finger pointing to a vote button checkmark

On our bill tracking section, we provide information about the bills related to marriage, family, life, and religious liberty that we believe are important to you as a conservative in Tennessee and that are particularly important to us as well.  As part of that information, we always link to our state legislative website, capitol.tn.gov, for each bill so that you can quickly see what is going on. With a little help, deciphering votes and tracking the passage of a bill on the Tennessee General Assembly website is fairly simple.

How can I see how someone voted on the TN General Assembly website?

Go directly to capitol.tn.gov. From there, select “Legislation” and then “Bill Search” from the navigation bar above and search for a bill by number or keyword. Once you are on the correct bill page, look for the tab called “Votes.” Under the “Votes” tab, you will see every vote taken on that bill, including subcommittee, full committee, and floor votes.

If a voice vote is taken, all members present are “deemed” to have voted with the prevailing side unless a member asks to be recorded differently than the prevailing vote. Then that member’s vote will be specifically noted. In this case, you may see: “Voice Vote, Ayes Prevail. Smith requested to be recorded as voting not” or “Voice Vote, Nos Prevail. Smith requested to be recorded as voting yes. Jones requested to be recorded as PNV” (which means “Present Not Voting”).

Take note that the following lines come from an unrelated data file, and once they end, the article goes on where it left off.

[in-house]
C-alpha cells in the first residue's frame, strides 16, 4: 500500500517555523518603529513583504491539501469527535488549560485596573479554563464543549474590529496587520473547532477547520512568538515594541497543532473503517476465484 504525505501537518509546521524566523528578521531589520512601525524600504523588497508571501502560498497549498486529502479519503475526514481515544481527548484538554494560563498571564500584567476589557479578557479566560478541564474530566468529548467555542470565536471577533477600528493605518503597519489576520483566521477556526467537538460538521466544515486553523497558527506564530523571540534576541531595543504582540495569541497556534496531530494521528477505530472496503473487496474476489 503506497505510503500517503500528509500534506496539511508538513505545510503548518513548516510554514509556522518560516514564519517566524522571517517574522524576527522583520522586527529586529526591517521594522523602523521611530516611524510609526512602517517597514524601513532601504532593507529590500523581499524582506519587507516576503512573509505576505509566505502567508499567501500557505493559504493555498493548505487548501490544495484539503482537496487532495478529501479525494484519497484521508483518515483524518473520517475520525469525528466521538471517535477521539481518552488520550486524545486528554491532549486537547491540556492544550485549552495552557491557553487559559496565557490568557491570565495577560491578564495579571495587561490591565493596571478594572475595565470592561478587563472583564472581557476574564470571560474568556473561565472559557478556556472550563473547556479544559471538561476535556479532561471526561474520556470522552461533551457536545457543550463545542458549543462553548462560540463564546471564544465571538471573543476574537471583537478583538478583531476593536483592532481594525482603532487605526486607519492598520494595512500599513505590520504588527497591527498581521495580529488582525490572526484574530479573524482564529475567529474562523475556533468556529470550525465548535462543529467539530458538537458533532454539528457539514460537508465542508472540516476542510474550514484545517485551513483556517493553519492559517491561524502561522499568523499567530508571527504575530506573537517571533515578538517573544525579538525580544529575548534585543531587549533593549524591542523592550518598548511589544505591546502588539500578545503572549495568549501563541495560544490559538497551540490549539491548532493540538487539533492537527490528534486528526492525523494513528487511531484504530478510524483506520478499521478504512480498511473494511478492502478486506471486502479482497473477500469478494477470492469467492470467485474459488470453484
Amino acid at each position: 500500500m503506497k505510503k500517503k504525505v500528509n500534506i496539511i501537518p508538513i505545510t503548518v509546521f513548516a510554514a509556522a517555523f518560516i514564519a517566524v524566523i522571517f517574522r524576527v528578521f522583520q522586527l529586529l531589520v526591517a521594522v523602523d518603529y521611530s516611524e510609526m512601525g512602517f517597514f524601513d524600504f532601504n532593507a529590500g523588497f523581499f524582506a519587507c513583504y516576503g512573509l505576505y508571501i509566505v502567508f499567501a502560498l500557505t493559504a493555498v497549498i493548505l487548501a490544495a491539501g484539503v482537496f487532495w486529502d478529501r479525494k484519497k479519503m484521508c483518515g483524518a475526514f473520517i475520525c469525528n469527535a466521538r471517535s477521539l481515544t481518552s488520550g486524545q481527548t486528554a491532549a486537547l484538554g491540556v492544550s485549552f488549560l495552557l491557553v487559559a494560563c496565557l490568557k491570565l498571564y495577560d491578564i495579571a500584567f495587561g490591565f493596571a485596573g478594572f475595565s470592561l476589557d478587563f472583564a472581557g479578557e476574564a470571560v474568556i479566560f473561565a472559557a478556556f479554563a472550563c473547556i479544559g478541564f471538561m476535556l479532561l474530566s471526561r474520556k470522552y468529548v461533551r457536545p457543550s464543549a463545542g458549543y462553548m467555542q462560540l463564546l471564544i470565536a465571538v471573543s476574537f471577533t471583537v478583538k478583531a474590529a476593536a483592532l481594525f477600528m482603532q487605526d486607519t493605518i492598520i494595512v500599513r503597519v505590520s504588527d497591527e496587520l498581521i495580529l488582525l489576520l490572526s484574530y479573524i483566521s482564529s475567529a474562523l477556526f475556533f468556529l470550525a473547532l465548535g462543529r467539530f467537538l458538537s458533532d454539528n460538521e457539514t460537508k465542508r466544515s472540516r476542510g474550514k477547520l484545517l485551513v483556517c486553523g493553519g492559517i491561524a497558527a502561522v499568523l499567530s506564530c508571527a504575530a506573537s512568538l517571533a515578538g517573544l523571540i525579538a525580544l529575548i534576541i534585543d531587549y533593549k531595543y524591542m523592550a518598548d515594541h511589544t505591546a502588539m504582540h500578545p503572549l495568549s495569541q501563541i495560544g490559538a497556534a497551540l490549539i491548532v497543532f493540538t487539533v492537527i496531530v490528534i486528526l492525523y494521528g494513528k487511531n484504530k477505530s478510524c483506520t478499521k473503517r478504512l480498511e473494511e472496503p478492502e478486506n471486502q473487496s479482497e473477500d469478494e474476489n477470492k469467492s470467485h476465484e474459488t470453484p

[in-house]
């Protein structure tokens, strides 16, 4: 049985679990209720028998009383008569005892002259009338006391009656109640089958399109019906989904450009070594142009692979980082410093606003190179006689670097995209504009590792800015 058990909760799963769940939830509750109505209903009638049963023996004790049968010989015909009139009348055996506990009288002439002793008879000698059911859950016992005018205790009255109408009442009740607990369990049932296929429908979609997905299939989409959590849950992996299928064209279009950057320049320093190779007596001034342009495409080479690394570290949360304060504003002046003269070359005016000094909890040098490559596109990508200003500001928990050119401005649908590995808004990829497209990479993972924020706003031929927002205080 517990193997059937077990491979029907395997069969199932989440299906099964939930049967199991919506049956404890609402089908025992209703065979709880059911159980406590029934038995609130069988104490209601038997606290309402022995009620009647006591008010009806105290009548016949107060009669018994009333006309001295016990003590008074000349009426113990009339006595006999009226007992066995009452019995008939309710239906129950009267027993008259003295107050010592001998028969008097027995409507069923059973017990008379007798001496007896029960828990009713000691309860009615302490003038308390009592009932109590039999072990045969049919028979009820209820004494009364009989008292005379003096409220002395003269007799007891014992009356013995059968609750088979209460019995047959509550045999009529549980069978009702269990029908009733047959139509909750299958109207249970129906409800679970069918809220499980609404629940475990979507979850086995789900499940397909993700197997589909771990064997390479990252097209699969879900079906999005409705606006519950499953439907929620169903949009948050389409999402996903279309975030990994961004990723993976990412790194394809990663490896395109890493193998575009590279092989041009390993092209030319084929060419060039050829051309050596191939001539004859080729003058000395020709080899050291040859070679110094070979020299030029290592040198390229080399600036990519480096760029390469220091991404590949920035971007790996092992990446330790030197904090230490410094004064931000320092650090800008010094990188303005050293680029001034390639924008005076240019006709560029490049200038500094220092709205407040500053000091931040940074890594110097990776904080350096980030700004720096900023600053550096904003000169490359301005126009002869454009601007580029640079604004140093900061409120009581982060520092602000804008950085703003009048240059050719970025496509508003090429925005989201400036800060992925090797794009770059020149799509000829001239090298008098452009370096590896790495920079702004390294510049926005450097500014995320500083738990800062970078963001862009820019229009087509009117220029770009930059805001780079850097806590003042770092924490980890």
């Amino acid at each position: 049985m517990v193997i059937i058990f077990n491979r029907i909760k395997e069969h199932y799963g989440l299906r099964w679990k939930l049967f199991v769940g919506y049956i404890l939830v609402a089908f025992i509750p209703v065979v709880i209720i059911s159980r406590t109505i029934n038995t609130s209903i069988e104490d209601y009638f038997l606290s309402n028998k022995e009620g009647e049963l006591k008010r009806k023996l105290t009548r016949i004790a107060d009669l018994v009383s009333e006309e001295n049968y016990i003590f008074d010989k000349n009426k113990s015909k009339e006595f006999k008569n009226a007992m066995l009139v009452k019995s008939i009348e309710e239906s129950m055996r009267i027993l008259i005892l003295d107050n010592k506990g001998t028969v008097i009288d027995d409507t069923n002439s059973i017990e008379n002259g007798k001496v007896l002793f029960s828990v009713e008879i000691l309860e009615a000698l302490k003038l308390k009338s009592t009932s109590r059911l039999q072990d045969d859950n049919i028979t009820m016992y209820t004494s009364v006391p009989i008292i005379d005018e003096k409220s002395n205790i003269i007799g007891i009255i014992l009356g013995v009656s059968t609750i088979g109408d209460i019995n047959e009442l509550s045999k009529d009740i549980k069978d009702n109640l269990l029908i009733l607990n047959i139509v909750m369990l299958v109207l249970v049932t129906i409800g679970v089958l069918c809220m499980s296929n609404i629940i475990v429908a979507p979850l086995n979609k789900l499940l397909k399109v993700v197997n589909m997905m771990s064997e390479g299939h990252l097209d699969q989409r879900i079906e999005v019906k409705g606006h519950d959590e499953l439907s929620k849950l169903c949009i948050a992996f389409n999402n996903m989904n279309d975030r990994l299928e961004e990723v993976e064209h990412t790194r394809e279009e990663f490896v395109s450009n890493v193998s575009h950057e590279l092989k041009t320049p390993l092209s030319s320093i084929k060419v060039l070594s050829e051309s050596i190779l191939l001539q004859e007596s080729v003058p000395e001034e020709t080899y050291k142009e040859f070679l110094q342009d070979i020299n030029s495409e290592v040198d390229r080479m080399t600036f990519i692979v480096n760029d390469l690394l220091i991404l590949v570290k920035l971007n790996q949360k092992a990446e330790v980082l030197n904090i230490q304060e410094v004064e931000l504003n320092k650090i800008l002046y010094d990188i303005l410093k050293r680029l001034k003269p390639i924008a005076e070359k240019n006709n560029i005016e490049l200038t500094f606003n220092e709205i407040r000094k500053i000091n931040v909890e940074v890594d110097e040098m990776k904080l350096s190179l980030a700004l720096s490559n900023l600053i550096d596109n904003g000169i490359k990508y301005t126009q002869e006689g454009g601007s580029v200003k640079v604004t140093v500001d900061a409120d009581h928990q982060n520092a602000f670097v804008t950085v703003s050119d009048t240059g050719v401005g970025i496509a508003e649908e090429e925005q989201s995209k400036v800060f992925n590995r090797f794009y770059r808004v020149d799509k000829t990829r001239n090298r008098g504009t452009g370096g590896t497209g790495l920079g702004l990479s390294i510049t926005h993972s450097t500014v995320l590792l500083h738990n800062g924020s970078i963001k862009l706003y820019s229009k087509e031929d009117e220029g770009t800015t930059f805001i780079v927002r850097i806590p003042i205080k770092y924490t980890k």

If a roll call vote is taken, each committee or subcommittee member’s vote is recorded and tallied.

How do I know if a bill has passed and when it goes into effect?

When you find the bill page on the state website, terminology such as “Passed H., Ayes 73, Nays 24” means the House passed the bill. Terminology such as “Passed S. as am., Ayes 21, Nays 8, PNV1” means the Senate passed the bill, with an amendment, with one person present and not voting (PNV). Click on “votes” to see who voted which way.

The effective date of legislation is stated in the final clause of the bill. The most common effective date clause is “This act shall take effect upon becoming a law, the public welfare requiring it.” This indicates a bill will take effect upon signature by the Governor or 10 days after it reached the Governor’s desk if the Governor takes no action.

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